First, mortgage brokering used to be primarily for "subprime" mortgages (individuals with poor credit or other unique circumstances). Since the 1990s, many major lenders including major banks and trust companies began to use mortgage brokers as an additional channel to fund their "prime" mortgages. Almost all Canadian banks have ties to the broker channel in some way, by either directly or indirectly funding mortgages.
The other big shift that has occurred over the past five years is centralization. Gone are the days of relationship banking, where a bank will help you based on your relationship and length of time you have been with them.
Now many banks base their lending criteria on quantifiable data, like income to debt ratios, credit ratings, etc.
Fitting into your bank's box is more difficult than ever before due to the credit crisis that began in 2008, and banks' boxes have shrunk considerably. Even if you do fit in their box, is their box appropriate for you?
WHAT IS A PRE-APPROVAL? A mortgage pre-approval is when your lender has reviewed your basic financial information (income, credit score, current debts, etc.) and has determined the maximum amount of money they will lend to you.
PRE-APPROVAL PROCESS The pre-approval process consists of three quick and easy steps.
Once this is done, your file will be sent for a pre-approval to the lenders that offer the best rate and product to suit your needs.
Our policy is not to send in a preapproval until rates start to move up, ensuring that you get the longest rate hold period possible.
To determine how much you qualify for banks use a set of ratios that determine how much of your income will be used to pay down your current debt.
The two ratios used are Gross Debt Servicing (GDS) and Total Debt Servicing (TDS).
GDS is the percentage of your gross income that is required to cover housing costs. These costs include the following items:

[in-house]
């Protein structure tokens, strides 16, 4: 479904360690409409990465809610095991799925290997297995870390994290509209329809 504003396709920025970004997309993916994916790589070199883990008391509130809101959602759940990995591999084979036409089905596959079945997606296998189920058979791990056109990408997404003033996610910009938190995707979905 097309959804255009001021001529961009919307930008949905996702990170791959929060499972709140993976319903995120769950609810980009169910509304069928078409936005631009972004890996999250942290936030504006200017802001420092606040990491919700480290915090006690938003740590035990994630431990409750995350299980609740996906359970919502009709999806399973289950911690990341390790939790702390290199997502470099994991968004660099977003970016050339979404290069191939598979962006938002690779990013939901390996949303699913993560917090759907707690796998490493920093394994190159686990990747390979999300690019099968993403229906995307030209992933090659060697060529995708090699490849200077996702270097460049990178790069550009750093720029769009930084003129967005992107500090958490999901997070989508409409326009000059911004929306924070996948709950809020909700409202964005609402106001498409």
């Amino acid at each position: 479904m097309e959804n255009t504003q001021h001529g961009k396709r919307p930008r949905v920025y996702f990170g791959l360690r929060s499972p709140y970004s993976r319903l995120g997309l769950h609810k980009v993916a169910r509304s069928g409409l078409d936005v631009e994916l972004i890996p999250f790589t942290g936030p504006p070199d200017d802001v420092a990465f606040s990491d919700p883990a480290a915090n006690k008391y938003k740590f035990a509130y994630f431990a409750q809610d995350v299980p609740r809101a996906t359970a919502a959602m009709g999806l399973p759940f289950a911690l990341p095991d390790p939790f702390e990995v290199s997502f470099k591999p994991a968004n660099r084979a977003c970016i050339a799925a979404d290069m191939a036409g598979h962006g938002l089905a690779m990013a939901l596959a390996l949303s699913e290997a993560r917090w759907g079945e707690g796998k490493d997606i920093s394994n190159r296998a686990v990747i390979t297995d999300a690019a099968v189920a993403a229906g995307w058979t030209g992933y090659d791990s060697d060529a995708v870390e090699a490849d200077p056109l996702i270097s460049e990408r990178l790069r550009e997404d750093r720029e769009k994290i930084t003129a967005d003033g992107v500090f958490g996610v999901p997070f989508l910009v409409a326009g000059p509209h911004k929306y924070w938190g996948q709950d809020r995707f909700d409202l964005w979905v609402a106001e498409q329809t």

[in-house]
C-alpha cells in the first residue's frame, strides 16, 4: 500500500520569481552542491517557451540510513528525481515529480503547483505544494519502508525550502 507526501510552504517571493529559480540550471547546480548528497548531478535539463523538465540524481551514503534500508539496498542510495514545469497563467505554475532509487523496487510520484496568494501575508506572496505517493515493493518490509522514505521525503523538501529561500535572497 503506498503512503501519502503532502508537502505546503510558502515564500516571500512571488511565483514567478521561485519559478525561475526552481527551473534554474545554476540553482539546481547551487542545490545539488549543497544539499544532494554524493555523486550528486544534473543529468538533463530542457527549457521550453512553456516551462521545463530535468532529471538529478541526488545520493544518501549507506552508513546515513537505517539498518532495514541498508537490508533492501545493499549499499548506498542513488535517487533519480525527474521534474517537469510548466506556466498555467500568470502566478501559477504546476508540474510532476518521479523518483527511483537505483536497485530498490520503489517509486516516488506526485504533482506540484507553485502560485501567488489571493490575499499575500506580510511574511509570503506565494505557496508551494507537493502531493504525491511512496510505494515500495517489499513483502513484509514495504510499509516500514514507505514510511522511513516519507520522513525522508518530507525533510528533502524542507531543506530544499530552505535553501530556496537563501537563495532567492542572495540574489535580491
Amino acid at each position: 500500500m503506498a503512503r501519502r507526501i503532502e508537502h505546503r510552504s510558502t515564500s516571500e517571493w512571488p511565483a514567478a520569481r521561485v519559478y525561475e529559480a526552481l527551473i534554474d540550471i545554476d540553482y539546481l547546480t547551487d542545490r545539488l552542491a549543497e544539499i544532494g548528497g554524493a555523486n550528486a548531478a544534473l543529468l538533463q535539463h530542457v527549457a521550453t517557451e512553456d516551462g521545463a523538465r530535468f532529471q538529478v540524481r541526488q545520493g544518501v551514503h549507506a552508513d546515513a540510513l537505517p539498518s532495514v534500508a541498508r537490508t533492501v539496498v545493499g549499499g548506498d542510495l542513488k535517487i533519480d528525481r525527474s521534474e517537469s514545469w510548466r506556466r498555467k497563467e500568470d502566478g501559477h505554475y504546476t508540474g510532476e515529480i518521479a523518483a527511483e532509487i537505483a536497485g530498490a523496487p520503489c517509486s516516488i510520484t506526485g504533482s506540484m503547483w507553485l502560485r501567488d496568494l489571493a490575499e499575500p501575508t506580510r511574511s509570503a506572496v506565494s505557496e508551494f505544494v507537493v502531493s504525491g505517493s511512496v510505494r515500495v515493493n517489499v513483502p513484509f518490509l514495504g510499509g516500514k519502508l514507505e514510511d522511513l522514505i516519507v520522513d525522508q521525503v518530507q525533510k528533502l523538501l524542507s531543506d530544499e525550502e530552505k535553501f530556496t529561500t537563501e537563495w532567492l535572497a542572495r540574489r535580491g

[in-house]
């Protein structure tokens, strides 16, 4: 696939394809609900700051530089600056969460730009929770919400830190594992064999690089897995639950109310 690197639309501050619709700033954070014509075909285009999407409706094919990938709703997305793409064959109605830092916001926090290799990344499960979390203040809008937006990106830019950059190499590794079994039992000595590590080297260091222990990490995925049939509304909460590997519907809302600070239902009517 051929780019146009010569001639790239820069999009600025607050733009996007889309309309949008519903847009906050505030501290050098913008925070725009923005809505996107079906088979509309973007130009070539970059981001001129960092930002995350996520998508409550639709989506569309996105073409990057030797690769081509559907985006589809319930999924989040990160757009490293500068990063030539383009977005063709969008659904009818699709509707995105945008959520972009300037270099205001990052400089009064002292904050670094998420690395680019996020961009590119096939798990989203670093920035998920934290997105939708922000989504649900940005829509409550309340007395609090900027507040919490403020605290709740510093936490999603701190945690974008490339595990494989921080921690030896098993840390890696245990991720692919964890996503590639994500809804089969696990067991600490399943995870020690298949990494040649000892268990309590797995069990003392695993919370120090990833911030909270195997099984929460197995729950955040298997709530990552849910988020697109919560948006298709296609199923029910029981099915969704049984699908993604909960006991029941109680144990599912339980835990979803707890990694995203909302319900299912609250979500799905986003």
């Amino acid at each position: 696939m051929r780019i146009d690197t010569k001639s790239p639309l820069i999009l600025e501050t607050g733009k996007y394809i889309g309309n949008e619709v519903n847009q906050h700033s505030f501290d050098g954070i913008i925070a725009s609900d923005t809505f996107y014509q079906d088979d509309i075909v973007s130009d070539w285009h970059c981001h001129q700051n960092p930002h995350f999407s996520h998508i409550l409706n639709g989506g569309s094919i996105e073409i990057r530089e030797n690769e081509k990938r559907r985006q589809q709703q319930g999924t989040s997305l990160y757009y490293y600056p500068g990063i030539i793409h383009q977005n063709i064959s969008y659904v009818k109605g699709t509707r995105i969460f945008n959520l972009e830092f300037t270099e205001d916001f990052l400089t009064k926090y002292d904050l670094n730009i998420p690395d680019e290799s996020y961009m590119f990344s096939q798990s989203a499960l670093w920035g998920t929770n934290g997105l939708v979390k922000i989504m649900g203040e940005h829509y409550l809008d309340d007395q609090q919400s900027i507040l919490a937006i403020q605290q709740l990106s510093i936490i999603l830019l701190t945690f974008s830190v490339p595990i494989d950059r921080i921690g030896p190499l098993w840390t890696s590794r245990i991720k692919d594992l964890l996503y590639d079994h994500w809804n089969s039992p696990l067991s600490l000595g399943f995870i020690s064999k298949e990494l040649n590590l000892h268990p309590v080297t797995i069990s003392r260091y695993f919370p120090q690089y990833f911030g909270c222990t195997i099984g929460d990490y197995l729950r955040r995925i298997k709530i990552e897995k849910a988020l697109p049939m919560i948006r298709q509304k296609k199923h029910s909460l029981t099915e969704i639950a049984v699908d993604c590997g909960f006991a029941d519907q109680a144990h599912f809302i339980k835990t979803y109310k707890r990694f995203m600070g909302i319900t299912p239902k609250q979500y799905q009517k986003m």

Property tax payment
Strata fees (if applicable)
MORTGAGE INSURANCE This is a protection plan for the bank. If you default, the bank forecloses and they lose money, but the insurer will cover the bank's losses.
DOWN PAYMENT There are various sources available for your down payment:
RRSP withdrawal: You can withdraw up to $25,000 per borrower to be used toward your down payment. The funds have to be repaid within 15-years and you cannot take out RRSPs that haven't been in the account for at least 90 days.
Gift: A most common way for first-time homebuyers is to receive a gift from family to help with the down payment.
Borrowed funds: This is most common with individuals who have good incomes and have money available on a line of credit.
Sweat equity: Sweat equity is when you have assisted a builder in building the home you are buying.
CLOSING COSTS To complete the transfer of title into your name you will need to talk to a notary or lawyer which costs $1,000 to $1,200. If you are not a first-time homebuyer you may not qualify for a property transfer tax exemption. In B.C., property transfer tax is one per cent of the first $200,000 of your purchase and two per cent of the balance. However, in B.C., if your purchase is less than $425,000 you will not have to pay PTT. If you purchase between $425,000 and $450,000, you will pay a percentage of the tax, and if you purchase a home over $450,000 the full amount is required.
NARROW THE SEARCH The process of finding the right home can take anywhere from one day to more than a year. Take your time and know when to bite.
WRITING THE OFFER Writing an offer can seem scary, but if your realtor includes good "subjects" in the offer (requirements that must be met in order for you to proceed with the purchase), it doesn't have to be. Removing subjects should only take place once you are absolutely sure you want to purchase the property. Make sure to take your Realtors advice into consideration when writing your offer price. It is uncommon for the first offer to be accepted, so be prepared to face a counter offer. Sometimes multiple counter offers may go back and forth before you and the sellers have agreed to a price.
You should always at least have subject to financing in your offer. A pre-approval does not ensure that when it comes time to purchase, you are guaranteed to be approved. The lender may have issues with a property, a strata, or something else unforeseen during the pre-approval process.